This post outlines an easy DIY project you can do with your kids: how to outline, sketch, and paint a cartoon in canvas.
One of the easiest ways to spruce up your kid’s room is to decorate it around their favorite cartoon characters. My three-year-old is very fond of the Disney character, Winne the Pooh and his buddies Tigger, Christopher Robin, Rabbit, Eeyore, Lumpy, Kanga, Roo and Piglet.
But he is at such a age where his liking for the fantasy characters is short-lived.
A while ago, he doted on Noddy, and around the second birthday, he was quite crazy about Barbie (if only, for a brief while like two hours during which he felt she wasn’t quite her kind of fun), and now, it’s Winnie and Spiderman.
Winnie has being going steady for nearly a year going by the Pooh accessories we have at home now – wall stickers, piles of books, soft toy, a deck of fun cards, and a towel. Anyways, while I wanted to do up a wall of his room around Winnie, I didn’t want to put up a permanent theme on the walls by painting which would make it difficult to change.
So, I got started on a acrylic on canvas portrait of Winnie The Pooh. It took me about three hours to finish the project from start to finish, including shopping for materials.
What you’ll need to paint a cartoon:
2. Acrylic paints
3. Tracing paper
4. 4-5 sheets Carbon paper
5. Paint brushes and palette
6. Self-sticking tape
Total Cost of the Project:
Steps – How to paint
- If you’re good at freehand, then draw the character directly on canvas. But if you’re like me who needs help with drawing, you’ll first have to find a picture large enough of the cartoon character. Look around for posters or stickers in stationery shops. Or if there’s a real nice picture of a smaller dimension, enlarge it on your computer and print it out.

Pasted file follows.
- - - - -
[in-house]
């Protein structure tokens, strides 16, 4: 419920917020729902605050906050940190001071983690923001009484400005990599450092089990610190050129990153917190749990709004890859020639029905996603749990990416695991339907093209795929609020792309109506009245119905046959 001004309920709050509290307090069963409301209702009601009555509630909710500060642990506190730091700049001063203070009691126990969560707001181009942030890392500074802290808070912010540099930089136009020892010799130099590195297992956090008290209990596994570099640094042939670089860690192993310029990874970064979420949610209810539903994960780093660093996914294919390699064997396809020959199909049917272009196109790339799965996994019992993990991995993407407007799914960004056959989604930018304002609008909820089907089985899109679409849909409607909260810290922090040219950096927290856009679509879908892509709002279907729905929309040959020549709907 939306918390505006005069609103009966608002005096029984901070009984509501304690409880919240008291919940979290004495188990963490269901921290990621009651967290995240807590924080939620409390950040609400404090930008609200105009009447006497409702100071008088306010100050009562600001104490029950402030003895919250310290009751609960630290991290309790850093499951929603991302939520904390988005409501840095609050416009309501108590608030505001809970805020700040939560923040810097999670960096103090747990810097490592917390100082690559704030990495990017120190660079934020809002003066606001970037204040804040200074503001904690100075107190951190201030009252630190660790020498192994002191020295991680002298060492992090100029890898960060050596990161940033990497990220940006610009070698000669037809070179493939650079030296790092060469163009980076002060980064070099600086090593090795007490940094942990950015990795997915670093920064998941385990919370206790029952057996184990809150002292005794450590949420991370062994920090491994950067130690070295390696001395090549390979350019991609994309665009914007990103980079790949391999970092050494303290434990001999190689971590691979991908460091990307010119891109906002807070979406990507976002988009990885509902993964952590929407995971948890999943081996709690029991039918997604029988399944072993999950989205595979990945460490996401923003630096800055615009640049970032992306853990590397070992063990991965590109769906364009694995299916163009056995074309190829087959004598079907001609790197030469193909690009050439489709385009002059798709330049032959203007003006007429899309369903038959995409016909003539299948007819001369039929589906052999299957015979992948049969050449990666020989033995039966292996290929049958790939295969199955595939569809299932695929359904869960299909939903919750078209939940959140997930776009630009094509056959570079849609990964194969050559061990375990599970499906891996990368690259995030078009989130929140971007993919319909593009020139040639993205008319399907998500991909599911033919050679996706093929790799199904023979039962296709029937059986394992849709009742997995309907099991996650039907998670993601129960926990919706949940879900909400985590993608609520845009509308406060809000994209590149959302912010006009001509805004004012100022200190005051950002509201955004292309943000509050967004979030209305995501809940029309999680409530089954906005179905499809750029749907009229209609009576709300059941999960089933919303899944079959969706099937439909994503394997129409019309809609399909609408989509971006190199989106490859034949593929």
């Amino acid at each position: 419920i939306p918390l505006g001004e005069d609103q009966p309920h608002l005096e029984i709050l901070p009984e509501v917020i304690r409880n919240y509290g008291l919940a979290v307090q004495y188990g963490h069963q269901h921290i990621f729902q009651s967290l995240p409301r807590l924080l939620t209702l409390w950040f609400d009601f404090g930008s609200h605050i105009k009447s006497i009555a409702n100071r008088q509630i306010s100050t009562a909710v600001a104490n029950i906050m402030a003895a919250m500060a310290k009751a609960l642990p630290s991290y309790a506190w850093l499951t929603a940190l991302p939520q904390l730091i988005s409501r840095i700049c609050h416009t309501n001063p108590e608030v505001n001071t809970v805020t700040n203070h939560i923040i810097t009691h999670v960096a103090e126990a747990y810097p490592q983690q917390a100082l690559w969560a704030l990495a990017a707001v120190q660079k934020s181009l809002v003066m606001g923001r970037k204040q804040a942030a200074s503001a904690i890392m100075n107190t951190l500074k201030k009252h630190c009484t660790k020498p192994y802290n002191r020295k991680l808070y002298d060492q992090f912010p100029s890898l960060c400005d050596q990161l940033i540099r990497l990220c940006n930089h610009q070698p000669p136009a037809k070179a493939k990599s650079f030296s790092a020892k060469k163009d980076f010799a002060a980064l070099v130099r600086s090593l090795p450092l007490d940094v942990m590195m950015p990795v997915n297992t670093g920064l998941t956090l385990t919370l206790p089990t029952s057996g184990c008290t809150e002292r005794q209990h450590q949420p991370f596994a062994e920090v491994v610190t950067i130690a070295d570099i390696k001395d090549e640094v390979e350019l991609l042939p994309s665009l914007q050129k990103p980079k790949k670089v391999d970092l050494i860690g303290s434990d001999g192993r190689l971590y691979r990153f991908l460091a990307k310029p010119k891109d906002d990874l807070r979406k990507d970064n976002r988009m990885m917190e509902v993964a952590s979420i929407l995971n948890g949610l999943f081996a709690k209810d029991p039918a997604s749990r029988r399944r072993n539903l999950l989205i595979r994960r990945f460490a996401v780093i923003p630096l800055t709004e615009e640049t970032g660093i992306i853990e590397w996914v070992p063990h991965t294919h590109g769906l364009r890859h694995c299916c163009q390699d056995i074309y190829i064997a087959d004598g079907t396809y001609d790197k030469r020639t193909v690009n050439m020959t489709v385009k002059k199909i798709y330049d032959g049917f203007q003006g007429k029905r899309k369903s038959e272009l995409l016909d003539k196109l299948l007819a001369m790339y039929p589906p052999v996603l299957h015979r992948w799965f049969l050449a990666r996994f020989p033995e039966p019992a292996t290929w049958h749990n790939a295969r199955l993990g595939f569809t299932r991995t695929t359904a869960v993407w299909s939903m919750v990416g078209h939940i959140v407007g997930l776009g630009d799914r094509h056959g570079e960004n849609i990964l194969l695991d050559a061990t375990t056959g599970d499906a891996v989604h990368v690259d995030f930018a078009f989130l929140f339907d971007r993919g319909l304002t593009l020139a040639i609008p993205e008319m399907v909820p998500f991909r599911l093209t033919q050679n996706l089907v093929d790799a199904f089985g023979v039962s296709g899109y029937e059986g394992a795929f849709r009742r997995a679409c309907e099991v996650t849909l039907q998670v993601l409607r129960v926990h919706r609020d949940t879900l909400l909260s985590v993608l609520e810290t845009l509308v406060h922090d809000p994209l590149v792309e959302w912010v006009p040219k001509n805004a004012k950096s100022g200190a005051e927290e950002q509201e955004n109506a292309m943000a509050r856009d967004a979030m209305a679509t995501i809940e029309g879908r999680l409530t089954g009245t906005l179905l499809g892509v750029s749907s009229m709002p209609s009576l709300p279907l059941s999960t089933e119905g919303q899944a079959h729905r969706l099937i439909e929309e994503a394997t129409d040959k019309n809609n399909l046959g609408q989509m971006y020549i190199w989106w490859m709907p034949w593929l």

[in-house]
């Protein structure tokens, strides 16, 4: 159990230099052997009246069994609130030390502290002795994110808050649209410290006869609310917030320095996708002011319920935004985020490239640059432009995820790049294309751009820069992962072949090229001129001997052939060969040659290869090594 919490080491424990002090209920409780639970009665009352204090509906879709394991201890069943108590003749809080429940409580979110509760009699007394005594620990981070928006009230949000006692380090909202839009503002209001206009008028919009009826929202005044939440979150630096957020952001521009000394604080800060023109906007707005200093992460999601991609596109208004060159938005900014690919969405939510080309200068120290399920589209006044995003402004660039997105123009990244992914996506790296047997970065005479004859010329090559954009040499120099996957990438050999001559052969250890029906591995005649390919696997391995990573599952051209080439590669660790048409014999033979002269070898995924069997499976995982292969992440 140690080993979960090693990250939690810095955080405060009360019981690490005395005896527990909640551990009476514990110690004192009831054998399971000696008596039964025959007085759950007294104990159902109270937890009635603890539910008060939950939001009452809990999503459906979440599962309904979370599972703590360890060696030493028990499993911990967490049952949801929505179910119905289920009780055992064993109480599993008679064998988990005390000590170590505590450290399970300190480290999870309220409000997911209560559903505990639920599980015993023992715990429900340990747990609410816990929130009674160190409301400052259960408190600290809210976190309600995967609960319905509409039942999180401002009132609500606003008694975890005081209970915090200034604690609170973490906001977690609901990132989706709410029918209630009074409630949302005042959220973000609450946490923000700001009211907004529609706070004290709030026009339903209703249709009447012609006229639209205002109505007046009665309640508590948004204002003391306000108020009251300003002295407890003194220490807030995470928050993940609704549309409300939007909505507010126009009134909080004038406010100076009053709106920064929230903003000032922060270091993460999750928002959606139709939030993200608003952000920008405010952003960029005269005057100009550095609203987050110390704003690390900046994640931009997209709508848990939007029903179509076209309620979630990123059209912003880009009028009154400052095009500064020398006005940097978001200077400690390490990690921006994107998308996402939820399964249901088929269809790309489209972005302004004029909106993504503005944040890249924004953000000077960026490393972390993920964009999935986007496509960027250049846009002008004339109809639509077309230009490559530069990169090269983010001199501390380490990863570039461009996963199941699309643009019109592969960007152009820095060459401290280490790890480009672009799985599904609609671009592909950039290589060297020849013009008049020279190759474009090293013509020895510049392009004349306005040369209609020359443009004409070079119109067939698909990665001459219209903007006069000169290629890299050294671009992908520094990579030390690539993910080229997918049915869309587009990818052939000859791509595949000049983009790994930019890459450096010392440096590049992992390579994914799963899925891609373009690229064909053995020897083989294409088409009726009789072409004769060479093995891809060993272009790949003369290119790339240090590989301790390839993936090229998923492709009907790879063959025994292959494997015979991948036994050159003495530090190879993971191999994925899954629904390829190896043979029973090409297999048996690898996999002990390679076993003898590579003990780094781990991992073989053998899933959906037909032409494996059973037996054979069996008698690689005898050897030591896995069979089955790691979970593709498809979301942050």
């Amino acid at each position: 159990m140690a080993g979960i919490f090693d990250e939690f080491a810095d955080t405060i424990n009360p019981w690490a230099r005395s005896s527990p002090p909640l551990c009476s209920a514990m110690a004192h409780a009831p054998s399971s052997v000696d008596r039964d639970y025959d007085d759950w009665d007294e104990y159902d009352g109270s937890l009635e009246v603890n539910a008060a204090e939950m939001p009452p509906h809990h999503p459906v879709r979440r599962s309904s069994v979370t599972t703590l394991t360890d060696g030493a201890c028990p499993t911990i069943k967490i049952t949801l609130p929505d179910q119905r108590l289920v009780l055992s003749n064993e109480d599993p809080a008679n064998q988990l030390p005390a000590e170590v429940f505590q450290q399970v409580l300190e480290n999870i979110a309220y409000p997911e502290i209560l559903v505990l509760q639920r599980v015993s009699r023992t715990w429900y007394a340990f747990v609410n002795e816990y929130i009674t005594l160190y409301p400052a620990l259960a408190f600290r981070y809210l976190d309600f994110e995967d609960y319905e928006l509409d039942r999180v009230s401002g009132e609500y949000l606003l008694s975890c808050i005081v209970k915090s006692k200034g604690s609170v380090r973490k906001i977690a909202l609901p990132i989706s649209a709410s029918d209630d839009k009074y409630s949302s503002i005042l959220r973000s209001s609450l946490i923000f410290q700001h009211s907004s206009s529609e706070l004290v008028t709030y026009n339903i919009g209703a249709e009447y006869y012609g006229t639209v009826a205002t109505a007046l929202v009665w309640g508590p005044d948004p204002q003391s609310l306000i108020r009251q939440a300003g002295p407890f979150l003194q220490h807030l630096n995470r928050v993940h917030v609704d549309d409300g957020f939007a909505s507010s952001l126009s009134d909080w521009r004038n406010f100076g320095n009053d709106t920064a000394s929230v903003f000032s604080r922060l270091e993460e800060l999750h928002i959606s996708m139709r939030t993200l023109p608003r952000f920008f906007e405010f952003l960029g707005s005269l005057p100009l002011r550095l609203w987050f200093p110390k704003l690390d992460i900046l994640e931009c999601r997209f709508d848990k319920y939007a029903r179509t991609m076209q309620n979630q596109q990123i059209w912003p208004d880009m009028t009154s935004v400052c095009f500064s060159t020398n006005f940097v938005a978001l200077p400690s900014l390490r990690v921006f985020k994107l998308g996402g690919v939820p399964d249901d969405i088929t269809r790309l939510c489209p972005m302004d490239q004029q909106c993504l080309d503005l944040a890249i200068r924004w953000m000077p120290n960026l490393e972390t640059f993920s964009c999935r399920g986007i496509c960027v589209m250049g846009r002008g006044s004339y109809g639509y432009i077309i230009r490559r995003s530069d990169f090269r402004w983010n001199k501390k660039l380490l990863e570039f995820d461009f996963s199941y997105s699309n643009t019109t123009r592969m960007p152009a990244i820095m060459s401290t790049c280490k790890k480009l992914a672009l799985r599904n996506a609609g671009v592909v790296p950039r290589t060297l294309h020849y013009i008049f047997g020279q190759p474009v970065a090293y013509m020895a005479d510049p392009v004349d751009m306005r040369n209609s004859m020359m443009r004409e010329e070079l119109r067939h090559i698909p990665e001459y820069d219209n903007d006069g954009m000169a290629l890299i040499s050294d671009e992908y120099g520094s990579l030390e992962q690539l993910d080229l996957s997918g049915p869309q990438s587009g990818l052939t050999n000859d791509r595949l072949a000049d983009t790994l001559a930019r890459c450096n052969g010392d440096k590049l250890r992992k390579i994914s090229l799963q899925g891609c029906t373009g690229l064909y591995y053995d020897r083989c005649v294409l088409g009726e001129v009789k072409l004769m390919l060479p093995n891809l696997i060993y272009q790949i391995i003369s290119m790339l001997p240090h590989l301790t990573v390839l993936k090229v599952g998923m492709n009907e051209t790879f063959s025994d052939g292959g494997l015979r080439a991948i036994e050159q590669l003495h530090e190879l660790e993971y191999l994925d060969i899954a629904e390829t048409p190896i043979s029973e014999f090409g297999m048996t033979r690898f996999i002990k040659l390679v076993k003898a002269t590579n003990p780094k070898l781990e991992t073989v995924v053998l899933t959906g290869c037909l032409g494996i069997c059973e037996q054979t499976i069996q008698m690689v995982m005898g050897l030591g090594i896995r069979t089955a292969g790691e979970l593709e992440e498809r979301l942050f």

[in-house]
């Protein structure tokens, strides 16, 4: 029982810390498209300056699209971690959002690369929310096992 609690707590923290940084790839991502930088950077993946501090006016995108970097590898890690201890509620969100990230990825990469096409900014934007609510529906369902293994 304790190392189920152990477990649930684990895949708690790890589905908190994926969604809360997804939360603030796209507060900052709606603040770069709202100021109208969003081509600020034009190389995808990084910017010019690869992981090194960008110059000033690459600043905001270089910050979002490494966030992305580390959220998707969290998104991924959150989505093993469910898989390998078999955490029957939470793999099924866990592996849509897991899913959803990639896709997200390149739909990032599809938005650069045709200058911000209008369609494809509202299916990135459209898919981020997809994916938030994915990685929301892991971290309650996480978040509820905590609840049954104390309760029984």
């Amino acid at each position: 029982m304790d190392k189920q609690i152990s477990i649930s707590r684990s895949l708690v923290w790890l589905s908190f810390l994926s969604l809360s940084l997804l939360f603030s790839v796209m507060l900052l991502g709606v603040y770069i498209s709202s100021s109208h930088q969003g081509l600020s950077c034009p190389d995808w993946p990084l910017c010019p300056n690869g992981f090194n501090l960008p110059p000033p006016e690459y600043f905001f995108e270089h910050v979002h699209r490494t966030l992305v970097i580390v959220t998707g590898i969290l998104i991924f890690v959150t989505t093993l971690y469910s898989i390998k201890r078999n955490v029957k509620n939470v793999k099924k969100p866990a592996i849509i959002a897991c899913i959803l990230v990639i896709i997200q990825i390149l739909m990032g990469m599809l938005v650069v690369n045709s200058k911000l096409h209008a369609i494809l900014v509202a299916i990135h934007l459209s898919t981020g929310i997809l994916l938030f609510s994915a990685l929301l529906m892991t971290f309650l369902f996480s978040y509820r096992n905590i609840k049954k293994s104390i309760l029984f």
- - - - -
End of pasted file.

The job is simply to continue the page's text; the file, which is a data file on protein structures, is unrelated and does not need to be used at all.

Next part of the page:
- Once you have the original image ready, trace the outline and the details by placing a tracing paper on top of the image using a pencil. Clip the corners of the tracing paper to the original image so that it doesn’t move.
- When you’re done, compare it with the original to see if you’ve captured all the lines and curves.
- While tracing papers are available in various sizes, carbon paper comes in a standard size. In order to cover the entire canvas surface, use many overlapping carbon sheets and stick them lightly to the canvas. This will make tracing easier.
- Transfer the design on to the canvas by drawing along the lines.Take care not to exert too much force to void smudges and a dark outline on the canvas.
- Using acrylic colors, paint the canvas. To cover large surfaces, use a flat, bigger brush between point 8 and 10. I used the Fevicryl acrylic colors. You can use any brand such as Camel, Faber Castell or Camlin.
- As acrylic colors are thin, give two coats for a uniform finish.
- Seal it off with layer of varnish to protect the painting from dirt.
- And, we’re done. Attach a picture hook to the canvas, drill a hole and hang it on the wall.
Here’s the finished piece in its original setting. It fits somewhere in the middle of those wall stickers I put up sometime ago.
I intend to fill in the gaps with images of Pooh’s buddies and a wooden mural of Hundred Acre Wood at the top. The last thing would be to give a fresh coat of paint for this dull wall.